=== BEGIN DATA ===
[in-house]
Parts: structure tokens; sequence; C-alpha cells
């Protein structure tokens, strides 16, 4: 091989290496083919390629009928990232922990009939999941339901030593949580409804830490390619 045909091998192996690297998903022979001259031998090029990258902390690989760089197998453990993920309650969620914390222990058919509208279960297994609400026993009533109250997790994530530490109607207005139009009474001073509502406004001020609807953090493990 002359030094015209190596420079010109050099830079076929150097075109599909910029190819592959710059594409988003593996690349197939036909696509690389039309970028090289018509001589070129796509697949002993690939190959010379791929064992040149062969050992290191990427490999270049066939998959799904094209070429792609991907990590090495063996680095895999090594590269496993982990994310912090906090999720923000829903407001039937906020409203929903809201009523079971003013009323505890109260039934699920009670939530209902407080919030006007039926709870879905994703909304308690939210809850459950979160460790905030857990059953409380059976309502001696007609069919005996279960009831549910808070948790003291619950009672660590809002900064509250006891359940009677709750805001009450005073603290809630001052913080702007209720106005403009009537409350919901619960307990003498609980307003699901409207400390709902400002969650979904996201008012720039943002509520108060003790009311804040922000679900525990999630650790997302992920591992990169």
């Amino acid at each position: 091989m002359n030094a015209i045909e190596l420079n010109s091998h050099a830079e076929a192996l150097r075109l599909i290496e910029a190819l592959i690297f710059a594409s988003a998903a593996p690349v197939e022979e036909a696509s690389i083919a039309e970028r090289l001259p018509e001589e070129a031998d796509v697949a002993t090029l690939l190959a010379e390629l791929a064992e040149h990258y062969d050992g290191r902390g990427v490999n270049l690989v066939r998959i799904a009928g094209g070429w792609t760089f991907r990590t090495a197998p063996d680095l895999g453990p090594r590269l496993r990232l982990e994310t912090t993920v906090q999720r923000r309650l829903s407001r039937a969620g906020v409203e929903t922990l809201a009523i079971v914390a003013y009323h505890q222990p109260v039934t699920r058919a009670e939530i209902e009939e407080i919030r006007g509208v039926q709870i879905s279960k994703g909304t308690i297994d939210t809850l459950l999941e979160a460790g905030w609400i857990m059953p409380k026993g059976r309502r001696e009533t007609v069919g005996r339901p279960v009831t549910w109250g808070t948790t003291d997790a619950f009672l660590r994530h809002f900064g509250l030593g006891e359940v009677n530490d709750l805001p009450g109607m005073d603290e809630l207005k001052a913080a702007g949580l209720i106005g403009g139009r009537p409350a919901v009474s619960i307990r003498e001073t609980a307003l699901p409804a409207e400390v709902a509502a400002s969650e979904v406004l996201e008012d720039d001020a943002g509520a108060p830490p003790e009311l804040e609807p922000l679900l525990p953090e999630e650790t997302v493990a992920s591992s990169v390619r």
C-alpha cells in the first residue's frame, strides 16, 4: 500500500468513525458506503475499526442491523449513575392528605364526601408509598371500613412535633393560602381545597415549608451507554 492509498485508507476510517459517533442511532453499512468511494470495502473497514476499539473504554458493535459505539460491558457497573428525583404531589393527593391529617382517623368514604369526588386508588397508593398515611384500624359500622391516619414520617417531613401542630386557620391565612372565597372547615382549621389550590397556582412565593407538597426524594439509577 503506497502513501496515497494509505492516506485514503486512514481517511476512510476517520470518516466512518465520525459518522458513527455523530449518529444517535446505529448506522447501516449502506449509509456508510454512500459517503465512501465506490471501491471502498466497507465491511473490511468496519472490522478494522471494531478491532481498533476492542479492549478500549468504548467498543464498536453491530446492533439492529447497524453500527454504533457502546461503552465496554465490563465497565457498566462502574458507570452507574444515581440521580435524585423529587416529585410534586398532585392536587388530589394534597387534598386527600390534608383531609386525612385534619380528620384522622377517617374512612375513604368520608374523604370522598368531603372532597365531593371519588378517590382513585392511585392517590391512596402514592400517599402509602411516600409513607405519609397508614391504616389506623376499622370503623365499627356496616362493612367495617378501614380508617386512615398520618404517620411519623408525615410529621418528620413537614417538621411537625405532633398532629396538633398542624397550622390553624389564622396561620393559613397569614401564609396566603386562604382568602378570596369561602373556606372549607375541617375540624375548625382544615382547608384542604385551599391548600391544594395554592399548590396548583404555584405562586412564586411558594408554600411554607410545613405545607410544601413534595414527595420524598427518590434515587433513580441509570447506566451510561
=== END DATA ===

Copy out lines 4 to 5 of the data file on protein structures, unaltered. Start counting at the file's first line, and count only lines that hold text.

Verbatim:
């Amino acid at each position: 091989m002359n030094a015209i045909e190596l420079n010109s091998h050099a830079e076929a192996l150097r075109l599909i290496e910029a190819l592959i690297f710059a594409s988003a998903a593996p690349v197939e022979e036909a696509s690389i083919a039309e970028r090289l001259p018509e001589e070129a031998d796509v697949a002993t090029l690939l190959a010379e390629l791929a064992e040149h990258y062969d050992g290191r902390g990427v490999n270049l690989v066939r998959i799904a009928g094209g070429w792609t760089f991907r990590t090495a197998p063996d680095l895999g453990p090594r590269l496993r990232l982990e994310t912090t993920v906090q999720r923000r309650l829903s407001r039937a969620g906020v409203e929903t922990l809201a009523i079971v914390a003013y009323h505890q222990p109260v039934t699920r058919a009670e939530i209902e009939e407080i919030r006007g509208v039926q709870i879905s279960k994703g909304t308690i297994d939210t809850l459950l999941e979160a460790g905030w609400i857990m059953p409380k026993g059976r309502r001696e009533t007609v069919g005996r339901p279960v009831t549910w109250g808070t948790t003291d997790a619950f009672l660590r994530h809002f900064g509250l030593g006891e359940v009677n530490d709750l805001p009450g109607m005073d603290e809630l207005k001052a913080a702007g949580l209720i106005g403009g139009r009537p409350a919901v009474s619960i307990r003498e001073t609980a307003l699901p409804a409207e400390v709902a509502a400002s969650e979904v406004l996201e008012d720039d001020a943002g509520a108060p830490p003790e009311l804040e609807p922000l679900l525990p953090e999630e650790t997302v493990a992920s591992s990169v390619r």
C-alpha cells in the first residue's frame, strides 16, 4: 500500500468513525458506503475499526442491523449513575392528605364526601408509598371500613412535633393560602381545597415549608451507554 492509498485508507476510517459517533442511532453499512468511494470495502473497514476499539473504554458493535459505539460491558457497573428525583404531589393527593391529617382517623368514604369526588386508588397508593398515611384500624359500622391516619414520617417531613401542630386557620391565612372565597372547615382549621389550590397556582412565593407538597426524594439509577 503506497502513501496515497494509505492516506485514503486512514481517511476512510476517520470518516466512518465520525459518522458513527455523530449518529444517535446505529448506522447501516449502506449509509456508510454512500459517503465512501465506490471501491471502498466497507465491511473490511468496519472490522478494522471494531478491532481498533476492542479492549478500549468504548467498543464498536453491530446492533439492529447497524453500527454504533457502546461503552465496554465490563465497565457498566462502574458507570452507574444515581440521580435524585423529587416529585410534586398532585392536587388530589394534597387534598386527600390534608383531609386525612385534619380528620384522622377517617374512612375513604368520608374523604370522598368531603372532597365531593371519588378517590382513585392511585392517590391512596402514592400517599402509602411516600409513607405519609397508614391504616389506623376499622370503623365499627356496616362493612367495617378501614380508617386512615398520618404517620411519623408525615410529621418528620413537614417538621411537625405532633398532629396538633398542624397550622390553624389564622396561620393559613397569614401564609396566603386562604382568602378570596369561602373556606372549607375541617375540624375548625382544615382547608384542604385551599391548600391544594395554592399548590396548583404555584405562586412564586411558594408554600411554607410545613405545607410544601413534595414527595420524598427518590434515587433513580441509570447506566451510561